Today I go back to teaching after six weeks off. Six weeks!!!! It's the longest winter break EVER, me thinks. I gave my last final on Tuesday, December 16, and tonight I begin a new section of "Popular Music in America." I love this course. Our music history, in all its swirly mayhem, fascinates me.
I've taught this class in previous semesters, and it always draws a mix of performance majors, music business majors (I think it's a requirement for them) and random seniors who need an upper-division humanities elective credit. I first took a class like this while in school in Denver. I went back to music school as an undergraduate (with a Bachelor's already in hand....) so that I could beef up my music theory and history skills so THEN I could go into a Master's program in musicology. Although I played the piano all of my life, I needed some refresher courses on music history in order to successfully jump ship from teaching high school English to, well, doing whatever the hell I do now. All that money, time and delirium so I could blog from my home on a frozen January day, huh? (ha ha.....I'd do it again in a heartbeat). But, I loved this course and it set me on the path to being an "Americanist" in musicology. Give me your tired, your poor, your huddled masses waiting in long lines for concert tickets, and I will gleefully join the pack.
Anyway, I safely conclude that the students who enroll in my course because they see "Popular Music" in the coursebook and figure it will be a breeze ("dude, I know ALL ABOUT popular music, dude") are always shocked. And, the worker bees and students who are generally interested in our nation's history (or who have enrolled in other classes of mine) excel and make the class interesting. Here's why:
The historian in me sees the term "popular music" from a philosophical/ideological point of view. The word changes meaning like a chameleon, filing neatly in line with whatever musical product fulfills its parameters for that moment/era/trend. And, the Popular recognizes and rejoices in its rebellion.....it clearly delineates "the masses" from "the cultivated" or "the elite," the latter two terms being messy ones for what I'm trying to say, but are thrown around enough in musicology circles to be adequate inadequacies for now, I suppose. From 1776, those seeking to make America look and behave like lovely ol' England were shocked (even dismayed?) by the rugrats running through this new territory: drinking, dancing, partying it up with just a fiddle, a "drum," some racy lyrics, and no singing skills. Good stuff!!! And still going strong after 200 years, in my opinion.... :)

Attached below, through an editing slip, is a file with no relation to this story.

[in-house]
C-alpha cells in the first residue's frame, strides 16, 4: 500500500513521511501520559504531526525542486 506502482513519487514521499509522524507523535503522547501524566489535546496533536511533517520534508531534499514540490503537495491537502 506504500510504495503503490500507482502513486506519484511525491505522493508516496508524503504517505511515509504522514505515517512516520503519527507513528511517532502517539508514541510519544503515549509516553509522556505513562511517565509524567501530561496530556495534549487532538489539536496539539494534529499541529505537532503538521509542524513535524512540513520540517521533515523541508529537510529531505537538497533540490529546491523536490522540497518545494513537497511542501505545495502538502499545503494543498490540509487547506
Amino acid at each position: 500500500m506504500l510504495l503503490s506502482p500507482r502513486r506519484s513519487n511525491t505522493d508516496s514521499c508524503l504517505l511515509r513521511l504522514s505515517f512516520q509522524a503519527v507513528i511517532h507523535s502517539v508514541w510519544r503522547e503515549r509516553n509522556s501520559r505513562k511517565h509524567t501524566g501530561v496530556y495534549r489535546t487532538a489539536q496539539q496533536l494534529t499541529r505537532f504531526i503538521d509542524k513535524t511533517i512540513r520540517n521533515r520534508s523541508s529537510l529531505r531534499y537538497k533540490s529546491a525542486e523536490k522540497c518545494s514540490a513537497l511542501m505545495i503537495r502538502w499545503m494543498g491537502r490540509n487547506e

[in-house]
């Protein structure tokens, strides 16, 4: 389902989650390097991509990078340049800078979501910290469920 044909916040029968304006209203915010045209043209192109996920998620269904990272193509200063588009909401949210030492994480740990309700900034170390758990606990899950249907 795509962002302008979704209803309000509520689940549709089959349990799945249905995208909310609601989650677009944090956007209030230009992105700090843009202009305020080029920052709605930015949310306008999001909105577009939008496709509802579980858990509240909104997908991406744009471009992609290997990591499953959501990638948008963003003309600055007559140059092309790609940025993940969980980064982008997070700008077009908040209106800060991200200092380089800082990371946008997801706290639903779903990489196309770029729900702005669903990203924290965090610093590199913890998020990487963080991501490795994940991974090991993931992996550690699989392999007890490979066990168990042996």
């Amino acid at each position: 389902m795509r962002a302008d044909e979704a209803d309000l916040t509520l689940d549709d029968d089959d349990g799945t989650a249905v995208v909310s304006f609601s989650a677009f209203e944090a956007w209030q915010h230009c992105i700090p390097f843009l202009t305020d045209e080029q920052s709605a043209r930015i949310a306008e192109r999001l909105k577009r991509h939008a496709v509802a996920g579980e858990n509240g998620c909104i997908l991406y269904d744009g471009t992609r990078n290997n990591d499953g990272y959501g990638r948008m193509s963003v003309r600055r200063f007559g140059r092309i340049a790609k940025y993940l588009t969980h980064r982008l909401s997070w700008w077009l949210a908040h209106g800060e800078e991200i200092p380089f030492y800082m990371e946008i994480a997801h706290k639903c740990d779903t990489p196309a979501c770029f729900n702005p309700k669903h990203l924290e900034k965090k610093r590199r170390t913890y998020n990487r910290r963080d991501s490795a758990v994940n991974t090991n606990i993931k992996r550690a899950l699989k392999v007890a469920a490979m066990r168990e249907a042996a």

So, we start at 1800. We start with Buffalo (so I can at least use my dissertation research for SOMETHING...ha ha) and life in the "frontier." We move forward through the 19th-century and outward into our growing nation as the rich become richer and the poor keep working for them....wow, why does that scenario sound so familiar?????
ANYWAY, the notion of popular comes 'round and 'round...tons of topics and people from minstrel shows to Tin Pan Alley to ragtime to jazz (yes, jazz was once popular music!), to blues to early country and then.....Elvis. This takes about two-thirds of the semester to reach music that my students sort of recognize. Then we plow through rock, hippies, rap, alternative, blahblabhblah and I am always stunned by students who don't recognize "Stairway to Heaven" or can't name a song by The Who.......*sigh*. This crop may have been born in 1988. Holy canoli, batman.
I always enjoy this class but worry how little they (for the most part....I have had some crazysmart students along the way) know about our nation's history when it seems the perfect time to use that knowledge to, um, keep it going? And musically, in their recall of music from another era, they defer to "oldies" from their parents, which,......is often music of the 1980s!!!! I am the age of some of their parents!!!!! HOLY SHIT, batman! Really!?!?!?
So, tonight we will start by creating a consensus definition of "popular," discussing ideals and parameters of American "pioneers" and "citizens" (a polarization of stereotypes that I created to at least prep them for "idealists" and "egalitarians"), and discuss the three "streams" of influences romping through our country early on (a concept used in their textbook---European, Latin American, African American). And I'll play a bunch of snippets of tunes and they'll leave, hopefully to come back next week ready to rock and roll (in 1820, that is....)
The class still has a few open seats if you'd like to join....now where is that hat?!?!